Accrual Accounting

Topics: Private sector, Public sector, Financial statements Pages: 27 (9967 words) Published: June 18, 2013
DO PRIVATE SECTOR FINANCIAL STATEMENTS PROVIDE A SUITABLE MODEL FOR PUBIC SECTOR ACCOUNTS? Paper to be presented at the European Group of Public Administration annual conference on “Public Law and the Modernising State” in Oeiras (Portugal), 3-6 September 2003-08-09 By Andy Wynne

Head of Public Sector Technical Issues
Association of Chartered Certified Accountants
Correspondence:
Andy Wynne
Technical Department
ACCA 29 Lincoln’s Inn Fields
London WC2A 3EE
e-mail: a.wynne@accaglobal.com
tel: +44 207 396 5778
Abstract
• IFAC Public Sector Committee issued their standard on the cash basis of accounting and the ASB (UK) issued its draft interpretation for public benefit entities (not-for-profit organisations) earlier this year. In each case the private sector model of accounts was followed closely. • What is the experience in the UK of producing full accrual based accounts for public sector organisations? Have the increased value of these accounts been realised in practice? • Who is the defining class of user for the accounts of public sector entities? • What are the main objectives of public sector financial reporting? What are the key financial aspects which should be reported on in the accounts? • Should public sector organisations clearly account for the level of their borrowings or debt? How should this be measured? • How should public sector organisations account for aspects not found in the private sector, for example, heritage assets, military equipment, social policy obligations and taxation? • Should public sector organisations be required to report on the extent to which they have adequately maintained their operational assets? • What is the relative importance of financial accounting statements and budget out-turn reports in terms of public sector accounting? The views expressed in this paper are the views of the author only and do not necessarily represent the view of the ACCA Council. Andy Wynne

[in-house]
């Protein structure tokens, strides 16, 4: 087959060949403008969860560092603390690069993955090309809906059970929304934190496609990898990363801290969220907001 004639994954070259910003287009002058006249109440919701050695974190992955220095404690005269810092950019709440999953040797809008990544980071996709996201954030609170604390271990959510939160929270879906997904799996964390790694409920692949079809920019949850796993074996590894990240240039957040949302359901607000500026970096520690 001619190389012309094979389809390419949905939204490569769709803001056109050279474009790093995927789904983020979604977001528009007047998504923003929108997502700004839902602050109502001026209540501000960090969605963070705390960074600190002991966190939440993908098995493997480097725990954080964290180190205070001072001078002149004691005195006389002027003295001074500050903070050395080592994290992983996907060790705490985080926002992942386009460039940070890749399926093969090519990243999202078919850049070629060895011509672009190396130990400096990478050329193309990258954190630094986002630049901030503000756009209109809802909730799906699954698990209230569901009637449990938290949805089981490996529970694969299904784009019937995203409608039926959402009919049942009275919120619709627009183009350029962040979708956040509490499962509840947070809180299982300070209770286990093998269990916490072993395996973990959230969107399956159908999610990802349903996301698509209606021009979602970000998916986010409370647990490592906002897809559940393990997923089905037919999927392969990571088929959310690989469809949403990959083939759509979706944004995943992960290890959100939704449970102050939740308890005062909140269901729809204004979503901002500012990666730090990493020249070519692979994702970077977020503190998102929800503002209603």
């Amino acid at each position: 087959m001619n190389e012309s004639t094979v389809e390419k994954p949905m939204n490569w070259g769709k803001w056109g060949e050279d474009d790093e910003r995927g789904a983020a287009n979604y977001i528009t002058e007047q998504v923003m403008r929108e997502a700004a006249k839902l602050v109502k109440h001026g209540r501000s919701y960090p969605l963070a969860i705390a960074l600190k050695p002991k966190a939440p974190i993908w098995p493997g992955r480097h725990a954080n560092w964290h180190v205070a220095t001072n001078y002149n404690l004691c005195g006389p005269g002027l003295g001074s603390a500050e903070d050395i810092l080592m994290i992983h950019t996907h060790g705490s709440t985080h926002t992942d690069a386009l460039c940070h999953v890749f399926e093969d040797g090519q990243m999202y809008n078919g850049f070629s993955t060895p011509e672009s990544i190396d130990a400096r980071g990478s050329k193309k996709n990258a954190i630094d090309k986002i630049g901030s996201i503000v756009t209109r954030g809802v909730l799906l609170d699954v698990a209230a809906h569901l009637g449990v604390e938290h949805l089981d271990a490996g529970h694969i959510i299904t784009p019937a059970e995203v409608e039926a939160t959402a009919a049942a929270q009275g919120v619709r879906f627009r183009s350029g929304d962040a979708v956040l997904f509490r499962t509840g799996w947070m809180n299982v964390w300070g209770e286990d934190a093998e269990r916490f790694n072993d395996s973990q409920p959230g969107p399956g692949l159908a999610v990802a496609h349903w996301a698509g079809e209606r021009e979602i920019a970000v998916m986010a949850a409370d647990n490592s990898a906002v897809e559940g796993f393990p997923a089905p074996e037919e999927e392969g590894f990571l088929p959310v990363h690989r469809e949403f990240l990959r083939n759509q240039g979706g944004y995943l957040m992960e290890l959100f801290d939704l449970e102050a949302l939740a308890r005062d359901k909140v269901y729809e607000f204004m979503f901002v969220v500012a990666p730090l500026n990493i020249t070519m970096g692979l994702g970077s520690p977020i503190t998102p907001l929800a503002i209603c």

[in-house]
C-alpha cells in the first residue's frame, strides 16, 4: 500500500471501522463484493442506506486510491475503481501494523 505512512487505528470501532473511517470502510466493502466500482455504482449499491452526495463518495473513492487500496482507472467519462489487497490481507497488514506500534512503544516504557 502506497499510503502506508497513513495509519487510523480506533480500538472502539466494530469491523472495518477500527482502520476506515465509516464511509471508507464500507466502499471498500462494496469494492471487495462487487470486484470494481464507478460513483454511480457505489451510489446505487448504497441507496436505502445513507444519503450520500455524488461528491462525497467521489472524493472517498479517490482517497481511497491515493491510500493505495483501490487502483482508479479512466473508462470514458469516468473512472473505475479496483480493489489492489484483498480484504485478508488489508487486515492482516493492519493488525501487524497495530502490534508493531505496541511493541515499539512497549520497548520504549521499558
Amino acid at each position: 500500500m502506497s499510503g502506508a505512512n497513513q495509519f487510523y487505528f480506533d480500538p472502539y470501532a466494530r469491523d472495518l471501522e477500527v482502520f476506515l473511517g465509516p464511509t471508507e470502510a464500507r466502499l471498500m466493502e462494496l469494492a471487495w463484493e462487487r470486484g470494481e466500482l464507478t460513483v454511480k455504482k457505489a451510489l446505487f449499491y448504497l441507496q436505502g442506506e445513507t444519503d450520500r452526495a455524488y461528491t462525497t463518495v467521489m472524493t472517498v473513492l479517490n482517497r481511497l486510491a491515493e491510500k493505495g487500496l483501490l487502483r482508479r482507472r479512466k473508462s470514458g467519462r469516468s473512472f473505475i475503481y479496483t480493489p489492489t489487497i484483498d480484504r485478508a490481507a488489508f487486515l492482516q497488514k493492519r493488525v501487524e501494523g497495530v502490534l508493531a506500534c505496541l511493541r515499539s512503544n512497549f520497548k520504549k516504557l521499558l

Head of Public Sector Technical Issues with ACCA. Responsible for public sector developments and in particular co-ordinating ACCA's responses to public consultation documents. Extensive experience of accounting and auditing across the public sector in the UK and Africa. Worked in internal audit in a large district council, then for a small NHS consortium. Later, worked for six years in a chartered accountancy practice in England providing financial services to a wide variety of public sector organisations. ACCA is the largest, fastest growing, global professional accountancy body, with over 300,000 members and students in 160 countries. ACCA's mission is to provide quality professional opportunities to people of ability and application, to be a leader in the development of the global accountancy profession, to promote the highest ethical and governance standards and to work in the public interest. ACCA has over 5,000 members working in the UK public sector. 1

DO PRIVATE SECTOR FINANCIAL STATEMENTS PROVIDE A SUITABLE MODEL FOR PUBIC SECTOR ACCOUNTS? Introduction
There are two main schools of thought on public sector accounting each of which is linked to a view of the role of the public sector more generally. The first, traditional school holds that the public sector is necessary to manage the wider economy and to try and overcome some of its negative aspects, especially its inequitable and cyclical nature. The alternative, and currently dominant, view is that the public sector is a necessary evil for the provision of a restricted range of goods and services. According to this view, public sector accounting is part of the process of enabling competition and maximising efficiency and so ensuring that the public sector is managed at minimal cost to society. These two schools of thought can be seen as contestable paradigms or ideologies which have each secured dominance at various times over the history of public sector accounting over the last 150 years or so. Under the traditional model of public administration...

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